Wednesday, February 22, 2012

Sixty One Nails, Interview, and After the Golden Age

We’ve got some more reviews up at SFFWorld, this time from some of the irregulars.

Nila White is one of the new contributor/moderators at SFFWorld, but she’s been doing a bang up job of everything. This time ‘round she did double duty with Mike Shevdon (also a member of the SFFWorld forums) reviewing his first novel, Sixty One Nails from Angry Robot books and conducting an e-mail interview with him.

Sixty-One Nails is Mike Shevdon’s first book. But it doesn’t feel like it. The characters are well defined, the plot engaging, and the story arc brings a satisfactory conclusion to the first book in a series that I predict will become one of my favorites.

This is a fast paced book that, if it grabs you, will leave you sleepless till you finish. It is hard to put the book down when so much is happening to the character. Because Niall is being chased for pretty much the entire book, the reader is imbued with that same sense and is impelled to finish the story. Another aspect of the book I enjoyed was the descriptions of the use of magic and the magical beings. Though these creatures are familiar to many who know English folk-lore, i.e. wraiths, fairies, leprechauns, etc, they are painted in darker hues and given a history and problems just as real as our own. This made their story just as interesting to read about as the main character’s. I was also impressed with the descriptions of Niall’s power over the ‘void’, the spaces between things, and how, when the character draws upon that power, it changes his physical appearance. Don’t ask me why, but I was reminded of Dr. Manhattan from the Watchmen.…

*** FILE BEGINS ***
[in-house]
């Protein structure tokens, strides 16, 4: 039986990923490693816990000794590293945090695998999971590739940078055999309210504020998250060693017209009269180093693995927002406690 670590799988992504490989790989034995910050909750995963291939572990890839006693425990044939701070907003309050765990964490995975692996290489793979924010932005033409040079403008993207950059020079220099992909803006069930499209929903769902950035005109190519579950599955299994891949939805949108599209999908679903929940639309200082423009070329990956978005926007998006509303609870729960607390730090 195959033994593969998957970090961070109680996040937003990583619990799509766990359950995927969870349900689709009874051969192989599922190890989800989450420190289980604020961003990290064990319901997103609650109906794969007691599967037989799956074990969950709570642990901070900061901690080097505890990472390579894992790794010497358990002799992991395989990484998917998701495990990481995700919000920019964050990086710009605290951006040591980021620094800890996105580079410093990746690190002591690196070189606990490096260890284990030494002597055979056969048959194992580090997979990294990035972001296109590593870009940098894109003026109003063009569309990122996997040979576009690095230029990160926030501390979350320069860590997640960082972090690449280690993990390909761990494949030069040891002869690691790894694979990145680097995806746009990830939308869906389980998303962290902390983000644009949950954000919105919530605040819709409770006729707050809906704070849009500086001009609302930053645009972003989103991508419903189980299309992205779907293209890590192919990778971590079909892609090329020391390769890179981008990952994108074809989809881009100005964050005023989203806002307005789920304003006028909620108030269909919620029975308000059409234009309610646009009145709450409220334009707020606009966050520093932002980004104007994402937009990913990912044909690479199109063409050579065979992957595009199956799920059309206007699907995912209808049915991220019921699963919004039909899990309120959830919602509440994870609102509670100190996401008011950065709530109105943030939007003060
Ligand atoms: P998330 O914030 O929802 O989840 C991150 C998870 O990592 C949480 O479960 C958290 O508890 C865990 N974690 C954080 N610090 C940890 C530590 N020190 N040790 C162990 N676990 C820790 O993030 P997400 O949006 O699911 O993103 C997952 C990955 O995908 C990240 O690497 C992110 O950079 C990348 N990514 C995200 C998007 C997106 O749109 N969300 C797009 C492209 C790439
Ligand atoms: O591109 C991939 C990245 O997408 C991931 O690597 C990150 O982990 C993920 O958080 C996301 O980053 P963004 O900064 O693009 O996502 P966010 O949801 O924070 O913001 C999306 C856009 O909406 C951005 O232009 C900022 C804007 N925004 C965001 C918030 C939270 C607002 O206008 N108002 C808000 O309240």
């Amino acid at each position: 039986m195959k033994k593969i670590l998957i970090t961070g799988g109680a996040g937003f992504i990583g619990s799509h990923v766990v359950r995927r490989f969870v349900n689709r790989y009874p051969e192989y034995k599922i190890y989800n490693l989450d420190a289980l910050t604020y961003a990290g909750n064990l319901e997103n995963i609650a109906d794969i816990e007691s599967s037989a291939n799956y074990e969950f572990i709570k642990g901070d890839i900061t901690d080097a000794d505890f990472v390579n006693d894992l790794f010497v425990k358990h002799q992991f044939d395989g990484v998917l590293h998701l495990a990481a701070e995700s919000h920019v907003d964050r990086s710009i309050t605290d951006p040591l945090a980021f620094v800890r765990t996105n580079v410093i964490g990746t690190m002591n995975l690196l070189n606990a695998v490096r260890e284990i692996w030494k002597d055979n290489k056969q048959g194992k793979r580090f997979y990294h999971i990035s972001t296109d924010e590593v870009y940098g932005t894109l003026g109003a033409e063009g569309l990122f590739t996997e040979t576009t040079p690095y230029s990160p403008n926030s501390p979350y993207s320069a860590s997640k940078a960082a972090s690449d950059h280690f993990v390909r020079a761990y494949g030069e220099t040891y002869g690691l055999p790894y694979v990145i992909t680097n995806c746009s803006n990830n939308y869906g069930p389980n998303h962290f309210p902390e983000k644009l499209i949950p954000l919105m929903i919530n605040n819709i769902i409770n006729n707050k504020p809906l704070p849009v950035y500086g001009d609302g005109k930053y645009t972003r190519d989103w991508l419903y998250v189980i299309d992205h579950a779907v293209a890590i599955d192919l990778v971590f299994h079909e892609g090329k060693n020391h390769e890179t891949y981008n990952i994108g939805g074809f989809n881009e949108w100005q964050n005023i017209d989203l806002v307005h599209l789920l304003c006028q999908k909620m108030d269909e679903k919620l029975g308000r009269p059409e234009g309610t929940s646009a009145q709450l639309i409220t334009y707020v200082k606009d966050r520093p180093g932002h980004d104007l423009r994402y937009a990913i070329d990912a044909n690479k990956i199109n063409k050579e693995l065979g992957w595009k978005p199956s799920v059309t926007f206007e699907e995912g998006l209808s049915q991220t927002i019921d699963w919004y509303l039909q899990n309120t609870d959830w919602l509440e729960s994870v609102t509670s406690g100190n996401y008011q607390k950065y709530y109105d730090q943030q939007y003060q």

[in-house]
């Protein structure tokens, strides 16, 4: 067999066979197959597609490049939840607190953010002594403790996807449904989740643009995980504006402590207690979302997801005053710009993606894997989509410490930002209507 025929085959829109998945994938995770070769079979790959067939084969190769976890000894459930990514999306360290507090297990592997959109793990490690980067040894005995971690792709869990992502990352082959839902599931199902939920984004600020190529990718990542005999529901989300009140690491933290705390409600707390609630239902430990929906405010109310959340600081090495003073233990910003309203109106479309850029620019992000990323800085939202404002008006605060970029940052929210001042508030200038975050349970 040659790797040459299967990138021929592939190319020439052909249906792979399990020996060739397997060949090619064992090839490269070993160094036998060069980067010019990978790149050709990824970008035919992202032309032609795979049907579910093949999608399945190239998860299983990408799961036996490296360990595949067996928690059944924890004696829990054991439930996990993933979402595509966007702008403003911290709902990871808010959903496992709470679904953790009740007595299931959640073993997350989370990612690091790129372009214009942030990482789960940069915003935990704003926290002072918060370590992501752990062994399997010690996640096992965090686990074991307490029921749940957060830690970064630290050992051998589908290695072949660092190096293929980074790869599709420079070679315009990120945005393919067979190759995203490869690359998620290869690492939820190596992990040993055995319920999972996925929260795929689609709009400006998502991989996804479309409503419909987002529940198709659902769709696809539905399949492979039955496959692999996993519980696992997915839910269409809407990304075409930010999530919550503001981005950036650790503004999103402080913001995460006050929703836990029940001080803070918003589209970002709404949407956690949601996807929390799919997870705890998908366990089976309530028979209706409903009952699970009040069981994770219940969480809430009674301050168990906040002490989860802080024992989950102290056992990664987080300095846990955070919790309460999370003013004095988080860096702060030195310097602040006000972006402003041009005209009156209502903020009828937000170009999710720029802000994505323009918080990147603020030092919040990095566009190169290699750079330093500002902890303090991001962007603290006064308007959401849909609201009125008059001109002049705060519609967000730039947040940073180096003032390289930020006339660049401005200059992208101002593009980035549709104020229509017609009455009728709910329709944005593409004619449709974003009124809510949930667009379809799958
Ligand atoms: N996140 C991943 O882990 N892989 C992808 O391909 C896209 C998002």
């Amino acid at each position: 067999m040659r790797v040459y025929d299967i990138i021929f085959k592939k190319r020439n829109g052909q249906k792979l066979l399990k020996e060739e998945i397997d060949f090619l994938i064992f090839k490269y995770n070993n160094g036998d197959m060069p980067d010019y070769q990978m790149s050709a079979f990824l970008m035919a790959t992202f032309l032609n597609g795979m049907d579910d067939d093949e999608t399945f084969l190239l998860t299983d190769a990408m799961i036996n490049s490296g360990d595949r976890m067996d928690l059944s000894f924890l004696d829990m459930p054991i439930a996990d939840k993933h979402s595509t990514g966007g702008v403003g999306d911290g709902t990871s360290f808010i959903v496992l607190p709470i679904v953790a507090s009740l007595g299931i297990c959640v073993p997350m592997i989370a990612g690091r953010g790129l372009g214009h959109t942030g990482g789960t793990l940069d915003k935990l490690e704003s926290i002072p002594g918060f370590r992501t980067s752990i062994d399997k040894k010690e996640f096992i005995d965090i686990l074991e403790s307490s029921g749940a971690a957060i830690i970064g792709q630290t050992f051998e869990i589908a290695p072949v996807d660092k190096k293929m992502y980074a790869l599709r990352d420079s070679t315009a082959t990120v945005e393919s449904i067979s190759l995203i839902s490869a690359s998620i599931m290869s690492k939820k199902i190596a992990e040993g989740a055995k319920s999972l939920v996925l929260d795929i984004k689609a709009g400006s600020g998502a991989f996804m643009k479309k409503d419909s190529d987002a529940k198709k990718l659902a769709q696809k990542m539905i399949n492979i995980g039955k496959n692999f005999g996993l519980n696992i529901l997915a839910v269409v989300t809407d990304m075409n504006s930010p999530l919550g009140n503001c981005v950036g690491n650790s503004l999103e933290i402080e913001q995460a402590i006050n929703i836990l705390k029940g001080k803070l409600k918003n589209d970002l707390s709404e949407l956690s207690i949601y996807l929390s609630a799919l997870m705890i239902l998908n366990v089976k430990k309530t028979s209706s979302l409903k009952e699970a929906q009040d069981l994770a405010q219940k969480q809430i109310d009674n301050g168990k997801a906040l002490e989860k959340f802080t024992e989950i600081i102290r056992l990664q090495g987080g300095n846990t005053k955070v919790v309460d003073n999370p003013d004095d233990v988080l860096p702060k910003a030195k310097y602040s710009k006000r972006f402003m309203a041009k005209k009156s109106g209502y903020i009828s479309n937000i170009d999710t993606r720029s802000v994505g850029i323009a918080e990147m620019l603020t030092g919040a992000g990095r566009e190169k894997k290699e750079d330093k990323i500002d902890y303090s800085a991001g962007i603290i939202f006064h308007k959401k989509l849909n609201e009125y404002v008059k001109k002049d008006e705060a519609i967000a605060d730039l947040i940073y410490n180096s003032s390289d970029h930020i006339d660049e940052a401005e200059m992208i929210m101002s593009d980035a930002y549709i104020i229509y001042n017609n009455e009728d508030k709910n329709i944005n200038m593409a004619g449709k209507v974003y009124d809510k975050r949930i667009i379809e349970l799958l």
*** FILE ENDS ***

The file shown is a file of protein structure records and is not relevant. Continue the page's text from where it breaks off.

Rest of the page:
Again, here’s that interview with Mike, go have a look, won’t you?

Dan has written a handful of reviews for SFFWorld in the past, his latest review is of Carrie Vaughn’s After the Golden Age:

Celia West is the daughter of the leaders of a superhero crime fighting team, a fact that did not bring her much pleasure growing up. She loves her parents but can't stand being around them for great lengths of time.

This is a comic book without pictures – that is basic to the encounter - and it works very well. Knowing too much about the heroes and villains will detract from the enjoyment of the tale but know that the interrelationship between the characters is played flawlessly. Celia's character makes sense; her love life makes sense, and the progress toward conclusion makes sense.

No comments: